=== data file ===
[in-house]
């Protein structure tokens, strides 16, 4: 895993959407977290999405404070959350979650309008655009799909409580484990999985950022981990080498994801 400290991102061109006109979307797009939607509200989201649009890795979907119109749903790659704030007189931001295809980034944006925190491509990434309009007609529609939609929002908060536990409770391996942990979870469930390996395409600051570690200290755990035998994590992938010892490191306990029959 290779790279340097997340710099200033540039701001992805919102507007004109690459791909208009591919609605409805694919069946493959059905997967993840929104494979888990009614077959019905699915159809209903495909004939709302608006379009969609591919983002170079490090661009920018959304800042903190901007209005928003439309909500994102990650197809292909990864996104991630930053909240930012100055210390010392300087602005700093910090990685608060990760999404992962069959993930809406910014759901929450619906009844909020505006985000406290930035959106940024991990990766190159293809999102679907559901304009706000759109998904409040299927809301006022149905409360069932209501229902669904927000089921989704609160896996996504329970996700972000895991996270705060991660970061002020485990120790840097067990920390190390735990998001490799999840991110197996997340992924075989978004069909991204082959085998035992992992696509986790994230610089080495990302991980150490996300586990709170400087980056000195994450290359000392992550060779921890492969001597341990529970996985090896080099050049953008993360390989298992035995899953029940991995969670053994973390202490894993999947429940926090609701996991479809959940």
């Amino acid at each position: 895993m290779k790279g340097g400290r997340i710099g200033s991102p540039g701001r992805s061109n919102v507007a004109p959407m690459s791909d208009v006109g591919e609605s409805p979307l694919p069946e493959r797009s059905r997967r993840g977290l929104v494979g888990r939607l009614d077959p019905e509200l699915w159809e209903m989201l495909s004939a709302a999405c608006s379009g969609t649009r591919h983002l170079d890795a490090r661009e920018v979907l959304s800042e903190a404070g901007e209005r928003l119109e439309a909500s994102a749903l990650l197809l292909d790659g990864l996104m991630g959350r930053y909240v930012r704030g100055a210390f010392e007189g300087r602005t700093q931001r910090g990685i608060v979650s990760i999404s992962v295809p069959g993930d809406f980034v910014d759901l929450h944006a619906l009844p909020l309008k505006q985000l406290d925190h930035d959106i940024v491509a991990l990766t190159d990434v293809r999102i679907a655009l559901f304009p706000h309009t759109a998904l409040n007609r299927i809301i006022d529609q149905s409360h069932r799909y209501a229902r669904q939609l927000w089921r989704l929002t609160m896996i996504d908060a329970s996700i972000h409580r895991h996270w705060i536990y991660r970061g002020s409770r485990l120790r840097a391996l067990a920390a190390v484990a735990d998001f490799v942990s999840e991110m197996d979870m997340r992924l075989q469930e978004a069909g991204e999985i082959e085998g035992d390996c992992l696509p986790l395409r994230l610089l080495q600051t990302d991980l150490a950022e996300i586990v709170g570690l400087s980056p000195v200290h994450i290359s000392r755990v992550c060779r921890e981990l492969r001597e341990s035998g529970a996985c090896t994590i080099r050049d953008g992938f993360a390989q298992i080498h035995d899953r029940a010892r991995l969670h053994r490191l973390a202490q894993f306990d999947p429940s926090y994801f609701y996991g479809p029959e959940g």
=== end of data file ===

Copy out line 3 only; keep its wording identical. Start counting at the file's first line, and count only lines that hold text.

């Amino acid at each position: 895993m290779k790279g340097g400290r997340i710099g200033s991102p540039g701001r992805s061109n919102v507007a004109p959407m690459s791909d208009v006109g591919e609605s409805p979307l694919p069946e493959r797009s059905r997967r993840g977290l929104v494979g888990r939607l009614d077959p019905e509200l699915w159809e209903m989201l495909s004939a709302a999405c608006s379009g969609t649009r591919h983002l170079d890795a490090r661009e920018v979907l959304s800042e903190a404070g901007e209005r928003l119109e439309a909500s994102a749903l990650l197809l292909d790659g990864l996104m991630g959350r930053y909240v930012r704030g100055a210390f010392e007189g300087r602005t700093q931001r910090g990685i608060v979650s990760i999404s992962v295809p069959g993930d809406f980034v910014d759901l929450h944006a619906l009844p909020l309008k505006q985000l406290d925190h930035d959106i940024v491509a991990l990766t190159d990434v293809r999102i679907a655009l559901f304009p706000h309009t759109a998904l409040n007609r299927i809301i006022d529609q149905s409360h069932r799909y209501a229902r669904q939609l927000w089921r989704l929002t609160m896996i996504d908060a329970s996700i972000h409580r895991h996270w705060i536990y991660r970061g002020s409770r485990l120790r840097a391996l067990a920390a190390v484990a735990d998001f490799v942990s999840e991110m197996d979870m997340r992924l075989q469930e978004a069909g991204e999985i082959e085998g035992d390996c992992l696509p986790l395409r994230l610089l080495q600051t990302d991980l150490a950022e996300i586990v709170g570690l400087s980056p000195v200290h994450i290359s000392r755990v992550c060779r921890e981990l492969r001597e341990s035998g529970a996985c090896t994590i080099r050049d953008g992938f993360a390989q298992i080498h035995d899953r029940a010892r991995l969670h053994r490191l973390a202490q894993f306990d999947p429940s926090y994801f609701y996991g479809p029959e959940g």